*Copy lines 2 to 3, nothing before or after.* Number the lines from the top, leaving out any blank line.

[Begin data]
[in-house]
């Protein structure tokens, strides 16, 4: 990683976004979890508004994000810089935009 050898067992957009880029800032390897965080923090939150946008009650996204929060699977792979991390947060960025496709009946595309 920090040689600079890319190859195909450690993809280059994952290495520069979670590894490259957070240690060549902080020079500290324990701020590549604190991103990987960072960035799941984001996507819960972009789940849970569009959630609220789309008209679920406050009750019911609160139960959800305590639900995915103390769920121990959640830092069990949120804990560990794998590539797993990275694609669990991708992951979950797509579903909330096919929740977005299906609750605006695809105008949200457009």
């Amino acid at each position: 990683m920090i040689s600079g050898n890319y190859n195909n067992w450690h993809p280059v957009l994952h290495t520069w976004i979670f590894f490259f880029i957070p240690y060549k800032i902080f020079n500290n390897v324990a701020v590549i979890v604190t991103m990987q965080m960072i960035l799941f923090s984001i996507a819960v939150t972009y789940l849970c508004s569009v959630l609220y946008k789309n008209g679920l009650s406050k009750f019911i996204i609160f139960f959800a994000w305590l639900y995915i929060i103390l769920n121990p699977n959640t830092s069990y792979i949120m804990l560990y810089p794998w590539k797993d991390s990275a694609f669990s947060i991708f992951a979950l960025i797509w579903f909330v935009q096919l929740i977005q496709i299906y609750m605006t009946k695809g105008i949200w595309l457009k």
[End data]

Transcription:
């Protein structure tokens, strides 16, 4: 990683976004979890508004994000810089935009 050898067992957009880029800032390897965080923090939150946008009650996204929060699977792979991390947060960025496709009946595309 920090040689600079890319190859195909450690993809280059994952290495520069979670590894490259957070240690060549902080020079500290324990701020590549604190991103990987960072960035799941984001996507819960972009789940849970569009959630609220789309008209679920406050009750019911609160139960959800305590639900995915103390769920121990959640830092069990949120804990560990794998590539797993990275694609669990991708992951979950797509579903909330096919929740977005299906609750605006695809105008949200457009």
């Amino acid at each position: 990683m920090i040689s600079g050898n890319y190859n195909n067992w450690h993809p280059v957009l994952h290495t520069w976004i979670f590894f490259f880029i957070p240690y060549k800032i902080f020079n500290n390897v324990a701020v590549i979890v604190t991103m990987q965080m960072i960035l799941f923090s984001i996507a819960v939150t972009y789940l849970c508004s569009v959630l609220y946008k789309n008209g679920l009650s406050k009750f019911i996204i609160f139960f959800a994000w305590l639900y995915i929060i103390l769920n121990p699977n959640t830092s069990y792979i949120m804990l560990y810089p794998w590539k797993d991390s990275a694609f669990s947060i991708f992951a979950l960025i797509w579903f909330v935009q096919l929740i977005q496709i299906y609750m605006t009946k695809g105008i949200w595309l457009k």